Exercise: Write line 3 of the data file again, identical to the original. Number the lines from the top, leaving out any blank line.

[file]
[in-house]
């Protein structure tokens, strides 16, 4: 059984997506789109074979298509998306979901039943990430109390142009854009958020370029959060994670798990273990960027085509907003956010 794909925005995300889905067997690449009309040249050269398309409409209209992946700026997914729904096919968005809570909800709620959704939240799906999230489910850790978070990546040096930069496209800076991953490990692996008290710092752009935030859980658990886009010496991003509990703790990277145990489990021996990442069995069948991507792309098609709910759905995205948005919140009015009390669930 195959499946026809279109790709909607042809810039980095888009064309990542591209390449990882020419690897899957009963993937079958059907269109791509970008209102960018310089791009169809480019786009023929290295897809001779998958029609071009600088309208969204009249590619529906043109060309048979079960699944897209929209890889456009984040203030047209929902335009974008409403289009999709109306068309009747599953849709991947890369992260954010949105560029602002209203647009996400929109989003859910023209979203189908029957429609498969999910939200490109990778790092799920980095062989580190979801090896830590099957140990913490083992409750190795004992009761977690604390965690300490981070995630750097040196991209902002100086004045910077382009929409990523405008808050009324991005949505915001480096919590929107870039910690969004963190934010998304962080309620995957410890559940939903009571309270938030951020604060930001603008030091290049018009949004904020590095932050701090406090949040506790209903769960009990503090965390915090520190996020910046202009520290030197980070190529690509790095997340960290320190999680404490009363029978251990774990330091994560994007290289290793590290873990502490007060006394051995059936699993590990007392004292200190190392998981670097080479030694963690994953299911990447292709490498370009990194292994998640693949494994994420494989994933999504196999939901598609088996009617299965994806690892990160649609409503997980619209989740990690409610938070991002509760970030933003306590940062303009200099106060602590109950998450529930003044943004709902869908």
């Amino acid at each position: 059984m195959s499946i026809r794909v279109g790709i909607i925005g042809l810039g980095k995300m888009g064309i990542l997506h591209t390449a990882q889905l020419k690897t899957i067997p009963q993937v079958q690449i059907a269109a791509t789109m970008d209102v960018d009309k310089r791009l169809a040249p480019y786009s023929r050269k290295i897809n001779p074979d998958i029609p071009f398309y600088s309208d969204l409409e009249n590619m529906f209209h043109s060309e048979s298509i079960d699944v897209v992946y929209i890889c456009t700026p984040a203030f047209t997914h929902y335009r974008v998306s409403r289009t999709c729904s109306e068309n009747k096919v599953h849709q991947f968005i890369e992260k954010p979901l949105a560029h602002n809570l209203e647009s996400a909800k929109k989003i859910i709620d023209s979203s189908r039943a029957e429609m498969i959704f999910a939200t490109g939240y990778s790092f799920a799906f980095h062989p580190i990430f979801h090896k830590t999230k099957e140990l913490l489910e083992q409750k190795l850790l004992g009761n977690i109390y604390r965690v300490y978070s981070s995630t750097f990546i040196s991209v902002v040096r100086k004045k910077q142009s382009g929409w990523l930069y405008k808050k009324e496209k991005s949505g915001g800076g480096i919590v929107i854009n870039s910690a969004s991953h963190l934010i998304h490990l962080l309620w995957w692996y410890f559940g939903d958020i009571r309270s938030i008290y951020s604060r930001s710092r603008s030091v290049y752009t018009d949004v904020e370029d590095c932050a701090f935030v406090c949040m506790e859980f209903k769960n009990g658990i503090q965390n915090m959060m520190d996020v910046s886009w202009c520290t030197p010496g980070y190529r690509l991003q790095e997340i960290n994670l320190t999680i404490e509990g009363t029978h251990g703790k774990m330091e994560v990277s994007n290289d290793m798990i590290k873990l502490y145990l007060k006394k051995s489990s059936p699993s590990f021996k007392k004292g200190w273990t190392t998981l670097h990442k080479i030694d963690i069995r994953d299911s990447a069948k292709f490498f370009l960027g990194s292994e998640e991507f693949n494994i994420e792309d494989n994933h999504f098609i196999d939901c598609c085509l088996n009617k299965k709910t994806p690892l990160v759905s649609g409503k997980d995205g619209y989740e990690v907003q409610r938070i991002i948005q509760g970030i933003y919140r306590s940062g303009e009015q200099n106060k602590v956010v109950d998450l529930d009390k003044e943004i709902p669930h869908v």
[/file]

């Amino acid at each position: 059984m195959s499946i026809r794909v279109g790709i909607i925005g042809l810039g980095k995300m888009g064309i990542l997506h591209t390449a990882q889905l020419k690897t899957i067997p009963q993937v079958q690449i059907a269109a791509t789109m970008d209102v960018d009309k310089r791009l169809a040249p480019y786009s023929r050269k290295i897809n001779p074979d998958i029609p071009f398309y600088s309208d969204l409409e009249n590619m529906f209209h043109s060309e048979s298509i079960d699944v897209v992946y929209i890889c456009t700026p984040a203030f047209t997914h929902y335009r974008v998306s409403r289009t999709c729904s109306e068309n009747k096919v599953h849709q991947f968005i890369e992260k954010p979901l949105a560029h602002n809570l209203e647009s996400a909800k929109k989003i859910i709620d023209s979203s189908r039943a029957e429609m498969i959704f999910a939200t490109g939240y990778s790092f799920a799906f980095h062989p580190i990430f979801h090896k830590t999230k099957e140990l913490l489910e083992q409750k190795l850790l004992g009761n977690i109390y604390r965690v300490y978070s981070s995630t750097f990546i040196s991209v902002v040096r100086k004045k910077q142009s382009g929409w990523l930069y405008k808050k009324e496209k991005s949505g915001g800076g480096i919590v929107i854009n870039s910690a969004s991953h963190l934010i998304h490990l962080l309620w995957w692996y410890f559940g939903d958020i009571r309270s938030i008290y951020s604060r930001s710092r603008s030091v290049y752009t018009d949004v904020e370029d590095c932050a701090f935030v406090c949040m506790e859980f209903k769960n009990g658990i503090q965390n915090m959060m520190d996020v910046s886009w202009c520290t030197p010496g980070y190529r690509l991003q790095e997340i960290n994670l320190t999680i404490e509990g009363t029978h251990g703790k774990m330091e994560v990277s994007n290289d290793m798990i590290k873990l502490y145990l007060k006394k051995s489990s059936p699993s590990f021996k007392k004292g200190w273990t190392t998981l670097h990442k080479i030694d963690i069995r994953d299911s990447a069948k292709f490498f370009l960027g990194s292994e998640e991507f693949n494994i994420e792309d494989n994933h999504f098609i196999d939901c598609c085509l088996n009617k299965k709910t994806p690892l990160v759905s649609g409503k997980d995205g619209y989740e990690v907003q409610r938070i991002i948005q509760g970030i933003y919140r306590s940062g303009e009015q200099n106060k602590v956010v109950d998450l529930d009390k003044e943004i709902p669930h869908v």